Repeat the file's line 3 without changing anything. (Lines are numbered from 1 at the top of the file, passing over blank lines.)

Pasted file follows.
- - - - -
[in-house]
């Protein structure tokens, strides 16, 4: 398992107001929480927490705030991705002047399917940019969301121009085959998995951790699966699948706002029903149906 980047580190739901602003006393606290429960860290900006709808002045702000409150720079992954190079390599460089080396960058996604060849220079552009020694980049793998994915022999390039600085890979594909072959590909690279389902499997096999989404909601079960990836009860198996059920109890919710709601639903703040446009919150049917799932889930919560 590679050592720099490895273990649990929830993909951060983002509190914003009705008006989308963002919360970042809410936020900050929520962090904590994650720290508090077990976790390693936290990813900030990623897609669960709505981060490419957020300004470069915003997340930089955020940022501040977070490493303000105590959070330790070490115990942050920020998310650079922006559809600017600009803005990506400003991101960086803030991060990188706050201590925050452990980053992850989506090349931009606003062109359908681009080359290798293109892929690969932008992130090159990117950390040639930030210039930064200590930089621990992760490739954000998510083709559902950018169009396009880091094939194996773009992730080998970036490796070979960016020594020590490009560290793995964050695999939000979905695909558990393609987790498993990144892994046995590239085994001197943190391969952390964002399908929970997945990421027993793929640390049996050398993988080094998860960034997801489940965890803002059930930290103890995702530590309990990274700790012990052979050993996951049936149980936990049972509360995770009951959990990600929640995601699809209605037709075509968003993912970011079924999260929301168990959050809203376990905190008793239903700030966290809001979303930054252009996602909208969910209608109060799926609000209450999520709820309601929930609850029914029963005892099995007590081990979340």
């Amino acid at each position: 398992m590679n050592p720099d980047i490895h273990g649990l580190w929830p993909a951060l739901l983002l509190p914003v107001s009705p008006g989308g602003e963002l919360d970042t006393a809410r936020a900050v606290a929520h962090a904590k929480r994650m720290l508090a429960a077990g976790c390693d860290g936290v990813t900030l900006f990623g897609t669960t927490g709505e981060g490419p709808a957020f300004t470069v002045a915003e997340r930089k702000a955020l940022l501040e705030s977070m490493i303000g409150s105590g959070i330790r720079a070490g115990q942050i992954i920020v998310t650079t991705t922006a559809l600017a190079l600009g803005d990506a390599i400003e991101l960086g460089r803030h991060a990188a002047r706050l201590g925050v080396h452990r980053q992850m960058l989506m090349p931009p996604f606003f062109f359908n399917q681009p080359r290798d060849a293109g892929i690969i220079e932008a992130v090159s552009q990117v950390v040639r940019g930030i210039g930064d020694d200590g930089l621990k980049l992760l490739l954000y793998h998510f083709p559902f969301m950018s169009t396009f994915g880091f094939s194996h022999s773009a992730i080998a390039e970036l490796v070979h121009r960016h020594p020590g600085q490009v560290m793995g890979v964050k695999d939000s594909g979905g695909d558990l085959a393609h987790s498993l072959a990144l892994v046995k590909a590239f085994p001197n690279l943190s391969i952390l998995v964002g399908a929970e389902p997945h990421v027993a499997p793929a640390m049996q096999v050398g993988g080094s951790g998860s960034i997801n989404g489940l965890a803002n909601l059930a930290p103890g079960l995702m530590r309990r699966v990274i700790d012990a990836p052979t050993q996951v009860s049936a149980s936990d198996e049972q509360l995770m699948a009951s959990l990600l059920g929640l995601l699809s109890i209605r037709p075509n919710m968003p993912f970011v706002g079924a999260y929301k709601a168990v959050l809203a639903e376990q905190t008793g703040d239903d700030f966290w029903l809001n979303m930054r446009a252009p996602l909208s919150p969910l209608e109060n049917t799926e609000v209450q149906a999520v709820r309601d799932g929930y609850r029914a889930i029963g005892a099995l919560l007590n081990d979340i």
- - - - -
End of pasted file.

């Amino acid at each position: 398992m590679n050592p720099d980047i490895h273990g649990l580190w929830p993909a951060l739901l983002l509190p914003v107001s009705p008006g989308g602003e963002l919360d970042t006393a809410r936020a900050v606290a929520h962090a904590k929480r994650m720290l508090a429960a077990g976790c390693d860290g936290v990813t900030l900006f990623g897609t669960t927490g709505e981060g490419p709808a957020f300004t470069v002045a915003e997340r930089k702000a955020l940022l501040e705030s977070m490493i303000g409150s105590g959070i330790r720079a070490g115990q942050i992954i920020v998310t650079t991705t922006a559809l600017a190079l600009g803005d990506a390599i400003e991101l960086g460089r803030h991060a990188a002047r706050l201590g925050v080396h452990r980053q992850m960058l989506m090349p931009p996604f606003f062109f359908n399917q681009p080359r290798d060849a293109g892929i690969i220079e932008a992130v090159s552009q990117v950390v040639r940019g930030i210039g930064d020694d200590g930089l621990k980049l992760l490739l954000y793998h998510f083709p559902f969301m950018s169009t396009f994915g880091f094939s194996h022999s773009a992730i080998a390039e970036l490796v070979h121009r960016h020594p020590g600085q490009v560290m793995g890979v964050k695999d939000s594909g979905g695909d558990l085959a393609h987790s498993l072959a990144l892994v046995k590909a590239f085994p001197n690279l943190s391969i952390l998995v964002g399908a929970e389902p997945h990421v027993a499997p793929a640390m049996q096999v050398g993988g080094s951790g998860s960034i997801n989404g489940l965890a803002n909601l059930a930290p103890g079960l995702m530590r309990r699966v990274i700790d012990a990836p052979t050993q996951v009860s049936a149980s936990d198996e049972q509360l995770m699948a009951s959990l990600l059920g929640l995601l699809s109890i209605r037709p075509n919710m968003p993912f970011v706002g079924a999260y929301k709601a168990v959050l809203a639903e376990q905190t008793g703040d239903d700030f966290w029903l809001n979303m930054r446009a252009p996602l909208s919150p969910l209608e109060n049917t799926e609000v209450q149906a999520v709820r309601d799932g929930y609850r029914a889930i029963g005892a099995l919560l007590n081990d979340i």